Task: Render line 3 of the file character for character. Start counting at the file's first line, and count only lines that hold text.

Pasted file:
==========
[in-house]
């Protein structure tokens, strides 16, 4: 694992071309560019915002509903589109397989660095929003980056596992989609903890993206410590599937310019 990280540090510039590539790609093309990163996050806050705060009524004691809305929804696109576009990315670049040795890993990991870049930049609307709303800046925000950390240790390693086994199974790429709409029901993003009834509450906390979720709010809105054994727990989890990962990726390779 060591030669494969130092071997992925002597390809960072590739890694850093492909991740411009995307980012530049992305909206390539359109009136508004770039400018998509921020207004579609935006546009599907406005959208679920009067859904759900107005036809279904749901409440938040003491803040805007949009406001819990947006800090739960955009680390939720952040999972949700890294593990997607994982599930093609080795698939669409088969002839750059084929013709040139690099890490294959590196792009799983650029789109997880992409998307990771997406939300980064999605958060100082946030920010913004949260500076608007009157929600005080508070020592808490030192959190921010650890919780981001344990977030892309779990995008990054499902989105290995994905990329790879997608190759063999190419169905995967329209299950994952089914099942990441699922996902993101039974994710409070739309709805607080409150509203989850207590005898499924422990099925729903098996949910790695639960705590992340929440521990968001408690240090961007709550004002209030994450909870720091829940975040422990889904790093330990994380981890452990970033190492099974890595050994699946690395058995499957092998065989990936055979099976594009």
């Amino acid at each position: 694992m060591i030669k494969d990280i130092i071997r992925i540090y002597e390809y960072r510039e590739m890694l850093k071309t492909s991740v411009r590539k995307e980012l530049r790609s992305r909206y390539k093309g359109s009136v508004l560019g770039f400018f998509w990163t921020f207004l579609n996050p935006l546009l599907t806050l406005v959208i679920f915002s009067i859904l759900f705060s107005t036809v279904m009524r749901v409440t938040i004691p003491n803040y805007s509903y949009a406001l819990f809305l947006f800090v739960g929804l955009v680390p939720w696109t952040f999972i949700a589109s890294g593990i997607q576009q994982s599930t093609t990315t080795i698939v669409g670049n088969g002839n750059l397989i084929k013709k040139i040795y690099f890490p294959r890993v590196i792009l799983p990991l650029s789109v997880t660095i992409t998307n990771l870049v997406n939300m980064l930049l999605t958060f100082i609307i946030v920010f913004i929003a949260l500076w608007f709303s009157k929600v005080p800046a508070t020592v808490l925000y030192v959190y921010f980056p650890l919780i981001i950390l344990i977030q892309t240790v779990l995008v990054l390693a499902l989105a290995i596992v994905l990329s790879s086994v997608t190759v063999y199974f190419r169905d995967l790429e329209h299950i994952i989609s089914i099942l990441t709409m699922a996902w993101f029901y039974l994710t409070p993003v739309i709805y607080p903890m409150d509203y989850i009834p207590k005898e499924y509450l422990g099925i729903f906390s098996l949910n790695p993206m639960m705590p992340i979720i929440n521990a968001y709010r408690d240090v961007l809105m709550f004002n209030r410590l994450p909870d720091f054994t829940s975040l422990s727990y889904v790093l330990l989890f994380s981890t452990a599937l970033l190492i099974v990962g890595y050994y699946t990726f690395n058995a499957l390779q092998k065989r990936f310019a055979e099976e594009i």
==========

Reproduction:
């Amino acid at each position: 694992m060591i030669k494969d990280i130092i071997r992925i540090y002597e390809y960072r510039e590739m890694l850093k071309t492909s991740v411009r590539k995307e980012l530049r790609s992305r909206y390539k093309g359109s009136v508004l560019g770039f400018f998509w990163t921020f207004l579609n996050p935006l546009l599907t806050l406005v959208i679920f915002s009067i859904l759900f705060s107005t036809v279904m009524r749901v409440t938040i004691p003491n803040y805007s509903y949009a406001l819990f809305l947006f800090v739960g929804l955009v680390p939720w696109t952040f999972i949700a589109s890294g593990i997607q576009q994982s599930t093609t990315t080795i698939v669409g670049n088969g002839n750059l397989i084929k013709k040139i040795y690099f890490p294959r890993v590196i792009l799983p990991l650029s789109v997880t660095i992409t998307n990771l870049v997406n939300m980064l930049l999605t958060f100082i609307i946030v920010f913004i929003a949260l500076w608007f709303s009157k929600v005080p800046a508070t020592v808490l925000y030192v959190y921010f980056p650890l919780i981001i950390l344990i977030q892309t240790v779990l995008v990054l390693a499902l989105a290995i596992v994905l990329s790879s086994v997608t190759v063999y199974f190419r169905d995967l790429e329209h299950i994952i989609s089914i099942l990441t709409m699922a996902w993101f029901y039974l994710t409070p993003v739309i709805y607080p903890m409150d509203y989850i009834p207590k005898e499924y509450l422990g099925i729903f906390s098996l949910n790695p993206m639960m705590p992340i979720i929440n521990a968001y709010r408690d240090v961007l809105m709550f004002n209030r410590l994450p909870d720091f054994t829940s975040l422990s727990y889904v790093l330990l989890f994380s981890t452990a599937l970033l190492i099974v990962g890595y050994y699946t990726f690395n058995a499957l390779q092998k065989r990936f310019a055979e099976e594009i």